This month, I am going to pay homage to Diana Wynne Jones, the author of such fabulous works as Howl’s Moving Castle and The Dark Lord of Derkholm, two excellent fantasy novels that are humorous, clever, and endearing.
As a sort of companion (but not really) to The Dark Lord of Derkholm, Jones also put together a Tough Guide to Fantasyland, which is supposedly meant for tourists visiting the stereotypical Fantasyland and going on a prearranged adventure. It painfully and revealingly (and alphabetically) defines any and every term you could possibly wish to know about in your average fantasy kingdom.
While not every fantasy novel uses these clichés, it is very fun to think back on your readings and note those stories and books that do ascribe to the occasional somewhat overdone story element. And, of course, there are lessons here to be learned for any future fantasy writing that you might do.
The cliché that I want to look at today is naming characters, something that I’ve thought about and written about before. Jones’s description is terrifyingly apt when it comes to many fantasy novels:
Names are very potent in Fantasyland. People with no Names always get killed (unless they are powerfully EVIL and have a Name That Must Not Be Spoken, in which case they get killed anyway, but a lot later). Of those who have Names, almost nobody tells anyone else what their Name really is, for fear of its being used in a spell to enslave them. Magic Users have to be particularly careful of this. But Mercenaries also tend to call themselves things like Bald Eagle and Silversword, presumably for the same reason (or maybe because their true Names are Joe Coward and Jill Doe). Missing Heirs are always called Names like Triggs and Dumpling: when they find their Names are really Prince Tornalorn or Princess Diore, they stop being Missing. This shows how important Names can be. Average Folk, Sages, and some Tourists, however, adopt the expedient of cutting out half their Names and filling the gaps with apostrophes, as in Ka’a Orto’o. Then, unless you know what was in the gap, you can’t enslave them. This is the true reason why so many Names in Fantasyland contain apostrophes.
Many folk – Elves and Demons particularly – are given hugely long Names so that they can be conveniently shortened in this way. Demons, indeed, would have a bad time otherwise. As soon as a Magic User learns a Demon’s Name, that Demon has to do anything the Magic User wants.
On some Tours the same prudent coyness applies to Magic Objects. The exceptions are Swords, who seem very proud of being known to be really Excalibur or Widowmaker.
There are a few key points that Jones lays out here for our guidance. First of all, the no-name characters. Is she right about this? Isn’t it a bit of a death warrant to be nameless in a battle or on any sort of expedition? Many an author has realized that killing off a few nameless villagers or soldiers can add a pretty useful bit of angst to a scene. Of course, this cliché can be wielded with great cunningosity simply by giving a character a name in order to lull the reader into a false sense of security and then immediately killing him/her (the character, that is, not the reader as this would be rather difficult and very frightening).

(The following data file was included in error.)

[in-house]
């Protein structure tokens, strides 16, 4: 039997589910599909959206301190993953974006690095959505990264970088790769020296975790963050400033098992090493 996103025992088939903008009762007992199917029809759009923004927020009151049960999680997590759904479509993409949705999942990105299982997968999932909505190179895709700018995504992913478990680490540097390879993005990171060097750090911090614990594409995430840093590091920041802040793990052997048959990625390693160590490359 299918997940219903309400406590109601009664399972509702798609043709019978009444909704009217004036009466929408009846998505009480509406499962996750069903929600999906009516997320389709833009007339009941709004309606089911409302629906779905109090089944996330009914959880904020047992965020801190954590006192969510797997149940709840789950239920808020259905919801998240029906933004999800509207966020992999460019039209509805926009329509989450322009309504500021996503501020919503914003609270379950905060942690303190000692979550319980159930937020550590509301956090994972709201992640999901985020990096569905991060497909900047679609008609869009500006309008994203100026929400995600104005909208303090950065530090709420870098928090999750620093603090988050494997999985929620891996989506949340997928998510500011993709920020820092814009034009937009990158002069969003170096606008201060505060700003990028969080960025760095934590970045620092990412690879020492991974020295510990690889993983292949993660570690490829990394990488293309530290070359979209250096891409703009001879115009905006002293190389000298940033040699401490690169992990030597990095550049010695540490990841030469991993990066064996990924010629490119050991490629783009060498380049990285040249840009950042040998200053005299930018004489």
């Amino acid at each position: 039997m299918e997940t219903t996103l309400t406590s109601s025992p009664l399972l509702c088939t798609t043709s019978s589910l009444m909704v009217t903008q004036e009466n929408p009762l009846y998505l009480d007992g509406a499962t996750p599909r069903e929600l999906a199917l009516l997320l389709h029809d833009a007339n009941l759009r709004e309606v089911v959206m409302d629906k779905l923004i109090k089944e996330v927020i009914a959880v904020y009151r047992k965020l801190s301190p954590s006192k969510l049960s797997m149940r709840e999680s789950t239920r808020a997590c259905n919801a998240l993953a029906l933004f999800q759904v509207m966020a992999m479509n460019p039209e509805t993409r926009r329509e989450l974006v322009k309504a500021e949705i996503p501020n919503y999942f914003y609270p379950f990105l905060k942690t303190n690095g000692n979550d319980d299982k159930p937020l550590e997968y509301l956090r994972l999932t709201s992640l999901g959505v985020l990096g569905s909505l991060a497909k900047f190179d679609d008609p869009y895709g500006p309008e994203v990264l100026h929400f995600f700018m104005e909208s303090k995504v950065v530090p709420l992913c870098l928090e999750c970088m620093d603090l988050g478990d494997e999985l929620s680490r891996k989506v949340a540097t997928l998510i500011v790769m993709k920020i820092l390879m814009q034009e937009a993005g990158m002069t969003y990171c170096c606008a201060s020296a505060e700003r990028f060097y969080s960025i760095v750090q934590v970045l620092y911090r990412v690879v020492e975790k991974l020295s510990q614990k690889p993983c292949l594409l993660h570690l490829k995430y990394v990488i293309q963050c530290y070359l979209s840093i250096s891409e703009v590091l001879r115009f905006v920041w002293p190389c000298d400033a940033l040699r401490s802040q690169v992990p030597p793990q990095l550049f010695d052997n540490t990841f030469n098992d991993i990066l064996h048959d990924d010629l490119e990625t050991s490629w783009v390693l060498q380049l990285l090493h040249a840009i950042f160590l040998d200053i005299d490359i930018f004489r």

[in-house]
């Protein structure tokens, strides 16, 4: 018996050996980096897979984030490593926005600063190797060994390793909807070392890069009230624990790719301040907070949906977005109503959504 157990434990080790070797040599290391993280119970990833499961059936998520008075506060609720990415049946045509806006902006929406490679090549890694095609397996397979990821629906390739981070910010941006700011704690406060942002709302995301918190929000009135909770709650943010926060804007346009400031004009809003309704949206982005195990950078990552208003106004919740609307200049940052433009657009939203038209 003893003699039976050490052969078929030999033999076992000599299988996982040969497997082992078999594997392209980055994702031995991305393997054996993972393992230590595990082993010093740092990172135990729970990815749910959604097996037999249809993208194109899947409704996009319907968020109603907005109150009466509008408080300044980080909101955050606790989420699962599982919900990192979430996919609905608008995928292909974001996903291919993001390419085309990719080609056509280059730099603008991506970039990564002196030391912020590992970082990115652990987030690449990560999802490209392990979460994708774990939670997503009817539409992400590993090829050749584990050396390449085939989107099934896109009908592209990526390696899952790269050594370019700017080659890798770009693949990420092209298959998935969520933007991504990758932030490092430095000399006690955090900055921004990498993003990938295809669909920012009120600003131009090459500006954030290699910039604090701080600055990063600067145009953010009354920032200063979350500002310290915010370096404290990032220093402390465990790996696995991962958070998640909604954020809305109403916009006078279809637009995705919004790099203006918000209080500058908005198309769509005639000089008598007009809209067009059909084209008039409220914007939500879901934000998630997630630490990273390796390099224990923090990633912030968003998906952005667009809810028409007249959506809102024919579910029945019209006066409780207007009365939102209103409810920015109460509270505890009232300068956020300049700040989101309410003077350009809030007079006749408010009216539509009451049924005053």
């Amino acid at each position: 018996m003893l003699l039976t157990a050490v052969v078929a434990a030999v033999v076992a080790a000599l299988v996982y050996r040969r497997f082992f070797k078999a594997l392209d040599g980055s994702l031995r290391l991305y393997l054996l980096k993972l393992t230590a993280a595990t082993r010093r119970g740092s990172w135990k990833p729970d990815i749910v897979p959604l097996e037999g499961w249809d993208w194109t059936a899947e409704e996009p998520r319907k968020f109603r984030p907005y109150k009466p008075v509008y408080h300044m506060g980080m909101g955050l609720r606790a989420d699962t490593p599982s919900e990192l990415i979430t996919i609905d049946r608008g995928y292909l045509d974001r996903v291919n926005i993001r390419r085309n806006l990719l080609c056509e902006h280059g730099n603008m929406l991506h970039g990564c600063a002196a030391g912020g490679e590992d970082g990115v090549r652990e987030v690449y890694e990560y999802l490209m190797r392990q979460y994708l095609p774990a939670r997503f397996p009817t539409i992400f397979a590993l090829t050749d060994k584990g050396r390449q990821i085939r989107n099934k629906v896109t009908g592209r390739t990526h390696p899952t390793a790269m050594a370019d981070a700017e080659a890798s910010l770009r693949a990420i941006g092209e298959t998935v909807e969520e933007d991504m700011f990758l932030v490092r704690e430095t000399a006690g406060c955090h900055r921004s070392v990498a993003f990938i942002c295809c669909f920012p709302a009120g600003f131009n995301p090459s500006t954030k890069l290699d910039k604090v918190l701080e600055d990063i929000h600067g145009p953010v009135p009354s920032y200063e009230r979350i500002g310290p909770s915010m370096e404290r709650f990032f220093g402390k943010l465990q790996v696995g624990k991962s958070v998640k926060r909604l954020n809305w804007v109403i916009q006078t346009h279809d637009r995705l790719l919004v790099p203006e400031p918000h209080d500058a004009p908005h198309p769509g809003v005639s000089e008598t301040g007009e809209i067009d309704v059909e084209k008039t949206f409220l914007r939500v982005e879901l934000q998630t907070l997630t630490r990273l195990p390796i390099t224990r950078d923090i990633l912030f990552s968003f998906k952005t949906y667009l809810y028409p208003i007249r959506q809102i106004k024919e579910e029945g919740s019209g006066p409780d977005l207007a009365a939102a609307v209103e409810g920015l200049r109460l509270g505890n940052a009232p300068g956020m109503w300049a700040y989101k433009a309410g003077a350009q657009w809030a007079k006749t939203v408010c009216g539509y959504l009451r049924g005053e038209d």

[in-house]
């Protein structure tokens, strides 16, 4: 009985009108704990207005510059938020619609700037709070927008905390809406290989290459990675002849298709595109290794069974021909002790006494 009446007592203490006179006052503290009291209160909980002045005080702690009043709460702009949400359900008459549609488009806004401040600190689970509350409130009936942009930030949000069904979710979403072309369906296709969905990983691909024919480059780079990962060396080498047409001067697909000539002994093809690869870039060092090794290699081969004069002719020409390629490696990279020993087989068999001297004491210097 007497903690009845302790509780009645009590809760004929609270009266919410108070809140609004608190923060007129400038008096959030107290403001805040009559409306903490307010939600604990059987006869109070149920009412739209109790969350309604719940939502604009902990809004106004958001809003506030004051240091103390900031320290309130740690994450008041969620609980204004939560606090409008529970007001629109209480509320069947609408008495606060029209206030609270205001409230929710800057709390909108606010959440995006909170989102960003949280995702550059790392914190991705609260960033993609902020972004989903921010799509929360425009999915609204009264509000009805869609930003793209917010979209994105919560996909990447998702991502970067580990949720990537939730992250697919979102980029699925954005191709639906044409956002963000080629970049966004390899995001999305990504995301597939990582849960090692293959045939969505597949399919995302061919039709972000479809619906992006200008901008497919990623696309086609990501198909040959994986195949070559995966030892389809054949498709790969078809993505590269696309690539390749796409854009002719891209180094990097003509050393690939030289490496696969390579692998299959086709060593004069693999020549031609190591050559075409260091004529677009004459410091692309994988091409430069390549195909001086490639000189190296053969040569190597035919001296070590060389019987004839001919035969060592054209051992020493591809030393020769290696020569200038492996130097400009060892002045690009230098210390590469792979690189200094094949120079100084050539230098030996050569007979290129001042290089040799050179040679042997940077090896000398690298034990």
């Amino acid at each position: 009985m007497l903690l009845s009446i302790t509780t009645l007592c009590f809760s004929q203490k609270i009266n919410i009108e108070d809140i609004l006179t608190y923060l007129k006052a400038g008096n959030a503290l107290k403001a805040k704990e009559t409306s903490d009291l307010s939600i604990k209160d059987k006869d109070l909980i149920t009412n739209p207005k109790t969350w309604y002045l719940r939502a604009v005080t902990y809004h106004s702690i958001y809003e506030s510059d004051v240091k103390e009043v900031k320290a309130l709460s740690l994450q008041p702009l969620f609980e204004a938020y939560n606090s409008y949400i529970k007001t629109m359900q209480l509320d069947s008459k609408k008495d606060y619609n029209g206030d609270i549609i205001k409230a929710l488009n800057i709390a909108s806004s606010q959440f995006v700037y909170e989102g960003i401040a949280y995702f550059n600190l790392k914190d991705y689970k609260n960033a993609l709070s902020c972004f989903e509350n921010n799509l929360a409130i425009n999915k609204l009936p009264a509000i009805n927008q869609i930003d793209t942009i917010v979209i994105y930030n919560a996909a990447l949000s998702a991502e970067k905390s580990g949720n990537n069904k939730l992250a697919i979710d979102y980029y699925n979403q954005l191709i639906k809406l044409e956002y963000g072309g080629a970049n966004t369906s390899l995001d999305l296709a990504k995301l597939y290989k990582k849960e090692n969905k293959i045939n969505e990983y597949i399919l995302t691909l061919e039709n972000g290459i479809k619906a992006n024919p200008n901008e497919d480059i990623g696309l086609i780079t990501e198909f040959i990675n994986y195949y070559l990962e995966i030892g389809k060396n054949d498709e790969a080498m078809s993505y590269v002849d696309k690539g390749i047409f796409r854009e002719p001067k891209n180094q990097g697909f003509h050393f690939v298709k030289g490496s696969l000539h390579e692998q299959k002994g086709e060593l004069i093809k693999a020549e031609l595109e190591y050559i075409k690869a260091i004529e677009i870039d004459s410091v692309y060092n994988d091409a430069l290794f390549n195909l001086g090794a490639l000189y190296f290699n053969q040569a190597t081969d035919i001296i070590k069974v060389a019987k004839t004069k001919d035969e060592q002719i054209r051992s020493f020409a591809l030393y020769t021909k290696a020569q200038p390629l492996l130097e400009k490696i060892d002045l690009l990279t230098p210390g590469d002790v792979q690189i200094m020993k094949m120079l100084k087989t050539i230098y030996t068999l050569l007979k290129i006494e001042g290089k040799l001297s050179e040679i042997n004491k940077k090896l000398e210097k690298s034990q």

The nameless villain also probably sounded strangely familiar. In case you were wondering, the Tough Guide was published before the first Harry Potter book was released. Make what you will of that. Authors like Rowling have proved their willingness and ableness to take clichés like this and make them overdone to the point of being funny. However, there is always that novel where the author means Every. Single. Word.
The idea of secret names is very familiar. To have a name be something powerful and mysterious and to distinguish something’s True Name from its mere “name” in any given language has been used and reused. It’s not necessarily a bad idea. We have to admit, it sounds very cool. But again, overdone can feel a tad melodramatic. One book I know of that embraces this name-magic fully is Eragon and it is no joke, that’s for sure.
My particular favorite in Jones’s treatise on Names is her bit about the apostrophes. Oh, apostrophes, why? It is so tempting to throw in a few apostrophes to make a name look exotic, foreign, perhaps mimicking something Middle Eastern. It’s a very cool idea, but I find myself mentally stuttering when they are used too often. Every apostrophe becomes a full stop in the word and the flow is horribly interrupted. Jones’s explanation for this (that these are just shortened full names being masked or conveniently abbreviated) is brilliant, in my opinion, but not an excuse to indulge in this too freely.
So what do you think about naming characters. Have you seen any of these used in a novel? Did they work or did they feel cliché? Have you used any of them? Do you REPENT?
Fantasyland is tough, but at least it comes with a guidebook.